Development red tape cut in NSW budget housing plan

William Ton |

New homes will be fast-tracked under NSW budget initiatives worth hundreds of thousands of dollars to reduce development red tape as the government looks at mimicking the bank of mum and dad.

A $253.7 million budget boost to pay for more planners and technology will speed up housing development approvals critical to addressing the housing crisis which the government said has resulted in a generation of young people and families leaving NSW.

The funds will address budget uncertainty in the planning system with investments in reforms incorporating the government’s net zero goals, technological upgrades to the planning portal and artificial intelligence.

Treasurer Daniel Mookhey
Treasurer Daniel Mookhey says the $253.7 million boost will put certainty into the planning system. (Bianca De Marchi/AAP PHOTOS)

Treasurer Daniel Mookhey said any steps that get housing approvals moving are a “must-have” investment.

“This investment puts certainty into the planning system and will deliver better outcomes for a better NSW,” he said.

It follows previous schemes to train more planners through a cadetship program and a planning TAFE diploma. 

Property developer advocacy group Urban Taskforce welcomed the plan, saying it brought NSW into line with other states that had already updated planning rules.

“Today’s announcement is an investment in the future capability and workload of the state planning assessment team,” acting chief executive Stephen Fenn said.

The government will also explore ways to help the home construction industry obtain finance to speed up new home builds and increase the viability of housing projects.

Increased costs of building materials, labour shortages and financing issues were hampering new homes being built in NSW, it said.

A pilot project will explore whether the government should become a guarantor for some development loans and whether pre-purchasing a specified number of houses could provide industry confidence among other options to increase affordability.

Homes under construction
Developer groups and housing advocates have welcomed measures to address home-building bottlenecks. (Dean Lewins/AAP PHOTOS)

Planning Minister Paul Scully likened the proposed scheme to parents acting as a guarantor for their children’s homes.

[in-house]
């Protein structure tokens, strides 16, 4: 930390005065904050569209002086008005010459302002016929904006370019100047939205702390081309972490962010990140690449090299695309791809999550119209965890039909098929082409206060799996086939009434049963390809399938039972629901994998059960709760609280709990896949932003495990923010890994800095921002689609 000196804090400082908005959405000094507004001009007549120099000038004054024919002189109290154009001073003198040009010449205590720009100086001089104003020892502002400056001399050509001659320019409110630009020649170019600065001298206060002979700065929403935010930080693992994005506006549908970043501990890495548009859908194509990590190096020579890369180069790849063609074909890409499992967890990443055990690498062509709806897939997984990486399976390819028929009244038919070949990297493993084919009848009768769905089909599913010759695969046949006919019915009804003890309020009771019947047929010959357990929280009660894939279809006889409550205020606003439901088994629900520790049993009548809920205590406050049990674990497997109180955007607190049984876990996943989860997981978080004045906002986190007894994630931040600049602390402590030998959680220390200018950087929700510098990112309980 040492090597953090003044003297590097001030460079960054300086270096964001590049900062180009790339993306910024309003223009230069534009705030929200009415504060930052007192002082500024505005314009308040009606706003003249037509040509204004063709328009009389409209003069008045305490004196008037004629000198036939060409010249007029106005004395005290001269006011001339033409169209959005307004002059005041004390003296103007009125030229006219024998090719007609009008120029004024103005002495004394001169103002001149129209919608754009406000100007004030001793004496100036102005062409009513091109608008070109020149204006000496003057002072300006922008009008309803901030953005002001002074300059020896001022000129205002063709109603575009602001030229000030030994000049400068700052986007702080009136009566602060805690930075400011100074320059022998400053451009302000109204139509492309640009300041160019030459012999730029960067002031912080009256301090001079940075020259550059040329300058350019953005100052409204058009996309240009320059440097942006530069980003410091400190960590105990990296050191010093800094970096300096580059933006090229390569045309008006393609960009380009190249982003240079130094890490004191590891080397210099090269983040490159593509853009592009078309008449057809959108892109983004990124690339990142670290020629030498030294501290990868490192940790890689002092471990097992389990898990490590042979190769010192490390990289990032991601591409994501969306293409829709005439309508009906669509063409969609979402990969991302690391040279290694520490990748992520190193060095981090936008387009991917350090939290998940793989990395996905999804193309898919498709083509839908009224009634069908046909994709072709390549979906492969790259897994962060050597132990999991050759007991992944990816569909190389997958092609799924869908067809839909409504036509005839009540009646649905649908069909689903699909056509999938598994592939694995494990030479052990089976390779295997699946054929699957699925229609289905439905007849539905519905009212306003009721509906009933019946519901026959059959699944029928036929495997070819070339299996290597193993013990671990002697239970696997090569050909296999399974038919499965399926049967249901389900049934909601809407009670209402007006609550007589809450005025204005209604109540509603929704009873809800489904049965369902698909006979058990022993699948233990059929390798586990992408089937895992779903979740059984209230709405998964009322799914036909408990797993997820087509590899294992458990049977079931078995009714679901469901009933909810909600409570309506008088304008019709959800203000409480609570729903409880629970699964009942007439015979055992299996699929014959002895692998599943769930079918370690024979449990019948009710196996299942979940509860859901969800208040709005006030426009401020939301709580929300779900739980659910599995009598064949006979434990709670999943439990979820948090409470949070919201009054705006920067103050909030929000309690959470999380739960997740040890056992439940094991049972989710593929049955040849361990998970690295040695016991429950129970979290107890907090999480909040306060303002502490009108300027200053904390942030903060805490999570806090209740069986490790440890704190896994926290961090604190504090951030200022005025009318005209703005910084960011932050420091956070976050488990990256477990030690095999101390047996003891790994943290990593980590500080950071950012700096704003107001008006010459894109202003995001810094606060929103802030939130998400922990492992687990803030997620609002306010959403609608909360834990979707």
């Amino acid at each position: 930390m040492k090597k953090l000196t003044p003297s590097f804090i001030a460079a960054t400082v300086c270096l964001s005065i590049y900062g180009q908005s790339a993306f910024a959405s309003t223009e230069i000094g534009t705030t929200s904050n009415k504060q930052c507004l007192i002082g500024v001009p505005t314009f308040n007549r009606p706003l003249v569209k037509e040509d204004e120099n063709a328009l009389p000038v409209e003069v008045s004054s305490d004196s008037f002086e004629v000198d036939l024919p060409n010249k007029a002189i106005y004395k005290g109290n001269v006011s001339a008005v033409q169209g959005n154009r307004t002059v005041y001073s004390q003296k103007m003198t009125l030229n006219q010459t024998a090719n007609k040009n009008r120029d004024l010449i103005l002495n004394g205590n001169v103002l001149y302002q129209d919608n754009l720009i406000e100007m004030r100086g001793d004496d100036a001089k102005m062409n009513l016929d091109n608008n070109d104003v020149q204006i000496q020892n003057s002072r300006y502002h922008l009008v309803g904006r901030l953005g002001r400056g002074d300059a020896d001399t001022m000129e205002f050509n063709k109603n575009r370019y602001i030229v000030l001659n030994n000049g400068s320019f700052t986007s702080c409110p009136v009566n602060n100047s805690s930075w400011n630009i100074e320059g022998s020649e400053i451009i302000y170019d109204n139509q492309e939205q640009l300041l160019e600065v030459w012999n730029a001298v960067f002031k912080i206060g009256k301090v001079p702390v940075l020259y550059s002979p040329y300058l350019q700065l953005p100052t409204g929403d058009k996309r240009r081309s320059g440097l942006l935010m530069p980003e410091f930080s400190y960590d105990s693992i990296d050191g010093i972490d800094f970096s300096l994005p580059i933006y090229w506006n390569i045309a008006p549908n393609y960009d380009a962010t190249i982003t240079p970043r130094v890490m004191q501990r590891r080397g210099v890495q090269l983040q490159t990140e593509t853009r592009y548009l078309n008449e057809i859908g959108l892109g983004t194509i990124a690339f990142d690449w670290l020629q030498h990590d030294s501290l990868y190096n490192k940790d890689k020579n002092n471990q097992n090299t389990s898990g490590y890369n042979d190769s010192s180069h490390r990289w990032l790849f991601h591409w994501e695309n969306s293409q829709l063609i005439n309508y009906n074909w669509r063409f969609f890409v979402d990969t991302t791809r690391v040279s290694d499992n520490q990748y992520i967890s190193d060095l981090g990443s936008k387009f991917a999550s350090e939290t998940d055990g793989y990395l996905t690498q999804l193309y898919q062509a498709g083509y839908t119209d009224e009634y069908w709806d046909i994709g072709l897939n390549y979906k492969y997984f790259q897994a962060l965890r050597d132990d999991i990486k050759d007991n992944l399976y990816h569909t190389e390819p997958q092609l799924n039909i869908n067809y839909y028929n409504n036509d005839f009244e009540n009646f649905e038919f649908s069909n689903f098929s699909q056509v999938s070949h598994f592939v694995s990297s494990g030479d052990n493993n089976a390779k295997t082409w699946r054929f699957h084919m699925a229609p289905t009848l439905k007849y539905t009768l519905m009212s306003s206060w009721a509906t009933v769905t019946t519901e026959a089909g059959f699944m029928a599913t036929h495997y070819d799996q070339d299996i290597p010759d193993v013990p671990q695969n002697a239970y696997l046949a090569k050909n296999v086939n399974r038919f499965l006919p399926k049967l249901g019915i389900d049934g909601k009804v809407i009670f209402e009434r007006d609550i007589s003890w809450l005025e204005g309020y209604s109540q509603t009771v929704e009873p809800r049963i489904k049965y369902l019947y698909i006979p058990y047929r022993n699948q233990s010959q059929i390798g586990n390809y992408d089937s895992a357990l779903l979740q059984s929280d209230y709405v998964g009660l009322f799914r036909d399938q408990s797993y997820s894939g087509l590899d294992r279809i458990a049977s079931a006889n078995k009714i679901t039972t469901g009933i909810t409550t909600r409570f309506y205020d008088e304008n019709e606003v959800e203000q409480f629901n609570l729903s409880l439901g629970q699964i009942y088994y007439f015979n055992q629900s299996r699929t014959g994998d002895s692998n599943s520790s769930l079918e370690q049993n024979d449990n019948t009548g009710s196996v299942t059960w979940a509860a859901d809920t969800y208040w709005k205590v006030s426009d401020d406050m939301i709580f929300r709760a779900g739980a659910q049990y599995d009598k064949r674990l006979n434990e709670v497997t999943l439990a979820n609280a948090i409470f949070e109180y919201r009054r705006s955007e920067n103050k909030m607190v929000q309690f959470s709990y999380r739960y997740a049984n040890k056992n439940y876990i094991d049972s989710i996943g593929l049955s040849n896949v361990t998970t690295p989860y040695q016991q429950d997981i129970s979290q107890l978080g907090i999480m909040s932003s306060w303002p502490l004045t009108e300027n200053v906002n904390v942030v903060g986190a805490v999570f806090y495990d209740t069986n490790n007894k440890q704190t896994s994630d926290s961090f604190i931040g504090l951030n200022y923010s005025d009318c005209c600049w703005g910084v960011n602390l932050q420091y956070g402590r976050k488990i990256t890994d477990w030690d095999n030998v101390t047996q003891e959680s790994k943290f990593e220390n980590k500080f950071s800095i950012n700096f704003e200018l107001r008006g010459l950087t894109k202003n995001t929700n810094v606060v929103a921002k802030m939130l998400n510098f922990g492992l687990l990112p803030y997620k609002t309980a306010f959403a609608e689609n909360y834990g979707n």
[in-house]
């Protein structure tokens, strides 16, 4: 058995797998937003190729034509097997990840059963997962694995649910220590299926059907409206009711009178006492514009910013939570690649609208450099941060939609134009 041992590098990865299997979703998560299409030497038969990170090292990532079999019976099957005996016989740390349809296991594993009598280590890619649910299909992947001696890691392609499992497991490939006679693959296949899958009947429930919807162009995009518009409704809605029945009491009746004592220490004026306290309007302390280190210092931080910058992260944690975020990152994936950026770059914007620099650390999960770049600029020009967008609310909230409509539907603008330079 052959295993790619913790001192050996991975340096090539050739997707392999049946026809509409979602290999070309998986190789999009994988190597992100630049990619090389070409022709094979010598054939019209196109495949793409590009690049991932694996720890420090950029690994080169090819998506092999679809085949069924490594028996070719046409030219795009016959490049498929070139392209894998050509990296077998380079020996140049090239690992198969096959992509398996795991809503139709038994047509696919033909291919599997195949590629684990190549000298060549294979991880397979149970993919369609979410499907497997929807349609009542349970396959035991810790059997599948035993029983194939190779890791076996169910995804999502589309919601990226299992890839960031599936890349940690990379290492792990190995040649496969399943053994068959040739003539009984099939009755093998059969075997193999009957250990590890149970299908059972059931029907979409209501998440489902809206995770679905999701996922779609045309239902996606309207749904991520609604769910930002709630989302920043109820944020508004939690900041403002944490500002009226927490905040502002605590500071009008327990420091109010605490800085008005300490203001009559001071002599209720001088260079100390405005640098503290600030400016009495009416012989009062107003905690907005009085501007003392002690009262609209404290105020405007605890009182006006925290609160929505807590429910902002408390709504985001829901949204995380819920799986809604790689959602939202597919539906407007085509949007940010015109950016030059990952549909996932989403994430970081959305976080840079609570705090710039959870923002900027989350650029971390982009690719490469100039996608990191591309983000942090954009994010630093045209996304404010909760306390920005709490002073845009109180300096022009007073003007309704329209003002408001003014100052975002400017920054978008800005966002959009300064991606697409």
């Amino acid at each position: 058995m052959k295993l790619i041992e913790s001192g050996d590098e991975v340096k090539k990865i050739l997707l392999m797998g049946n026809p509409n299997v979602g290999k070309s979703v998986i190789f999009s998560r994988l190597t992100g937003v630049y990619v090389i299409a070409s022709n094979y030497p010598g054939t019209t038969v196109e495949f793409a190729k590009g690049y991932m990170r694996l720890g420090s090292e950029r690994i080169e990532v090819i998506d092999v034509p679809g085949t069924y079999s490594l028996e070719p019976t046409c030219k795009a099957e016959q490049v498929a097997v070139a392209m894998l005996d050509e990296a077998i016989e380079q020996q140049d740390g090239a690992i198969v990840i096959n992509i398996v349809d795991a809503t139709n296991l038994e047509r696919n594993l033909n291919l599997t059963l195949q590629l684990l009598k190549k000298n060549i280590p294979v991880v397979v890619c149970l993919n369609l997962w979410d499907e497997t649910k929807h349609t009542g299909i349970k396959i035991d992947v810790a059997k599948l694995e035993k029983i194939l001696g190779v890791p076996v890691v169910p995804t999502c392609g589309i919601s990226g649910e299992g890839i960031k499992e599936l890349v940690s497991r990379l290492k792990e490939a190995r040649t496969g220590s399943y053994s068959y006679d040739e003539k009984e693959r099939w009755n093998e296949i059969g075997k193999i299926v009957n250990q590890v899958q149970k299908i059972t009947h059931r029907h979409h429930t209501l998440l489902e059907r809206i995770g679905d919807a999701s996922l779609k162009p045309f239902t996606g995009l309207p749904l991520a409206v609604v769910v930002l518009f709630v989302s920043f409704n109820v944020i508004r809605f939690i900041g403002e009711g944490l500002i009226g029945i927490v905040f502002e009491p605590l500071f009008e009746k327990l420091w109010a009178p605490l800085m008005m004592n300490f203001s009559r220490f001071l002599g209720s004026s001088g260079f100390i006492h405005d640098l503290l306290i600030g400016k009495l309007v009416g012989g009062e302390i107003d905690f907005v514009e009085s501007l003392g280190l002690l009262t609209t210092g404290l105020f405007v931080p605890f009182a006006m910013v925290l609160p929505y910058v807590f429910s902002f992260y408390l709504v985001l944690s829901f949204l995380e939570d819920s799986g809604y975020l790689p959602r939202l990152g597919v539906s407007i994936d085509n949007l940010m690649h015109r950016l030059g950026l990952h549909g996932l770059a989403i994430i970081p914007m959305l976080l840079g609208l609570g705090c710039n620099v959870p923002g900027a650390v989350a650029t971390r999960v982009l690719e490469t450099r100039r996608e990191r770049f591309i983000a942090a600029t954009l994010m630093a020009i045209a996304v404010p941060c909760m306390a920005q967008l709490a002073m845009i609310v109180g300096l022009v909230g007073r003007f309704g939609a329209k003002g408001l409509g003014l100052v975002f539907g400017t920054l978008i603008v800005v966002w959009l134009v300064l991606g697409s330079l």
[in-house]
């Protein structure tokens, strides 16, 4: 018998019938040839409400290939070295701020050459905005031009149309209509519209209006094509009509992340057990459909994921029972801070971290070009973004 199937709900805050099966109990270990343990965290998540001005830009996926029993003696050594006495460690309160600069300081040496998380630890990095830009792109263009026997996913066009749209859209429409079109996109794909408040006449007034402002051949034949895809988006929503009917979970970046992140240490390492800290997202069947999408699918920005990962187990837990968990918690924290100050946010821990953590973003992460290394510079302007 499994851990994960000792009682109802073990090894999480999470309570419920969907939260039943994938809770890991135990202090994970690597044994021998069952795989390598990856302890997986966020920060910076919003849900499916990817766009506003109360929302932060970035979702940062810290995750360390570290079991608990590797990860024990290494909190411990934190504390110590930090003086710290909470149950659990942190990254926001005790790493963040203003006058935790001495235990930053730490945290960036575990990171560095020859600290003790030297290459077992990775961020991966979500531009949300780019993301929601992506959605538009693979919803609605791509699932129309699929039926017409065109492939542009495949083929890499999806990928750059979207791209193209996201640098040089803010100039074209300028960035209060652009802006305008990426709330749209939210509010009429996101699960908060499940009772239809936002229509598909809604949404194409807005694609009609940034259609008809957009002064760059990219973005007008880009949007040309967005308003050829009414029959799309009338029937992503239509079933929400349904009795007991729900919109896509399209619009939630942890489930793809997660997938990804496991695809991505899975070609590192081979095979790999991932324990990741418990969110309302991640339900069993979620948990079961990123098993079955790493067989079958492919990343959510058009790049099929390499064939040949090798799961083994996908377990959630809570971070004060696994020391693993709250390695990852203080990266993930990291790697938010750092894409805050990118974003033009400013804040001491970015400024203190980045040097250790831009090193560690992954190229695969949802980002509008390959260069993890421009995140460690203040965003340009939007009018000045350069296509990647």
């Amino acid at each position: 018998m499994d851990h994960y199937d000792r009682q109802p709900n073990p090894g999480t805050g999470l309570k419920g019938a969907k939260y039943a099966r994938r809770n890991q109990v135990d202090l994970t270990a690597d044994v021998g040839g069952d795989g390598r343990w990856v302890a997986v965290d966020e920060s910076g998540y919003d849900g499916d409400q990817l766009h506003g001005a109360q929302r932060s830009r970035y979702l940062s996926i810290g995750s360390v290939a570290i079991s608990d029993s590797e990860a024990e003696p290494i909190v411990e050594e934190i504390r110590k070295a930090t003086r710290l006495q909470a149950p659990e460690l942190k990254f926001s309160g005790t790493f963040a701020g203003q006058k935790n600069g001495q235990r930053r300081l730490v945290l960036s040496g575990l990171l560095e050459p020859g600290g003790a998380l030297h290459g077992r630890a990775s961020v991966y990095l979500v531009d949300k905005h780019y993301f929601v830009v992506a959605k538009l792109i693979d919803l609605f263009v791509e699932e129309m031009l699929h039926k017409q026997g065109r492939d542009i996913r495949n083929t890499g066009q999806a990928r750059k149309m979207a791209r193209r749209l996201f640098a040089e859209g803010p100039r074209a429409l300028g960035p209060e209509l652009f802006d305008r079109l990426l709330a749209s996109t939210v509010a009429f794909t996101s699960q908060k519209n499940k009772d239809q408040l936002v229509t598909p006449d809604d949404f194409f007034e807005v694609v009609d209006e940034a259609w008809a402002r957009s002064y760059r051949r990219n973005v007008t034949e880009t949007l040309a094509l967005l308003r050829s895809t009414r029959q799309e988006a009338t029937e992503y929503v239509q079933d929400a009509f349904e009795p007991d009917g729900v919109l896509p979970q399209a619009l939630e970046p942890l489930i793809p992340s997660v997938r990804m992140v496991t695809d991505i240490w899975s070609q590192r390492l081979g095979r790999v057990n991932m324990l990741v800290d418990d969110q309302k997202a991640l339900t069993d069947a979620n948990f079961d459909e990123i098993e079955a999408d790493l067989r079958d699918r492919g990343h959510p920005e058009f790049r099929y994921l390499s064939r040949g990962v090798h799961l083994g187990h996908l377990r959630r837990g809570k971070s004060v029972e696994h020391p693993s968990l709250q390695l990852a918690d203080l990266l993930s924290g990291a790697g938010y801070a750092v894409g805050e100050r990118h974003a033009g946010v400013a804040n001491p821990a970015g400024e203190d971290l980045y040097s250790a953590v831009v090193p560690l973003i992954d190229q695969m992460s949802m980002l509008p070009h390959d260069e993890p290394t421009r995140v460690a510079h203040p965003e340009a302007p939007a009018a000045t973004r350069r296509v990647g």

“What we’re hoping to do is a repeat of that on a larger scale so we can deliver the thousands of new homes that we need in NSW,” Mr Scully said.

Financial institutions and applicants will be consulted on the project’s guidelines.

Housing Now!, an alliance of business groups, unions and housing advocates, welcomed the new measures emphasising the urgency of turning development approvals into homes.

Chair David Borger said the additional measures to address bottlenecks in home building would help relieve the state’s housing crisis, branding the pilot “bold and exciting”.

From 2025, foreign home buyers and the state’s 20,000 foreign residential property owners will be slugged more in land tax, from eight to nine per cent and four to five per cent respectively.

The government expects more properties to be made available to NSW residents under the change, with a windfall of about $1.68 billion across four years including the state’s land tax threshold increase to be used to address the housing crisis.

“We want to make sure that every available home is given to domestic buyers ahead of foreign buyers,” Mr Mookhey said.

The Productivity and Equality Commission will also be tasked with reviewing housing supply issues in NSW, including the barriers impacting housing supply and the construction industry, with a report to be handed to the government in August.

The housing funding comes as the state government announced a four-year, $1.4 billion investment in new school builds and upgrades for regional communities.

Families living in Sydney’s west will also benefit from a government investment of $6.5 million, matched by the Paul Ramsay Foundation, for a new integrated child and family hub in Carramar.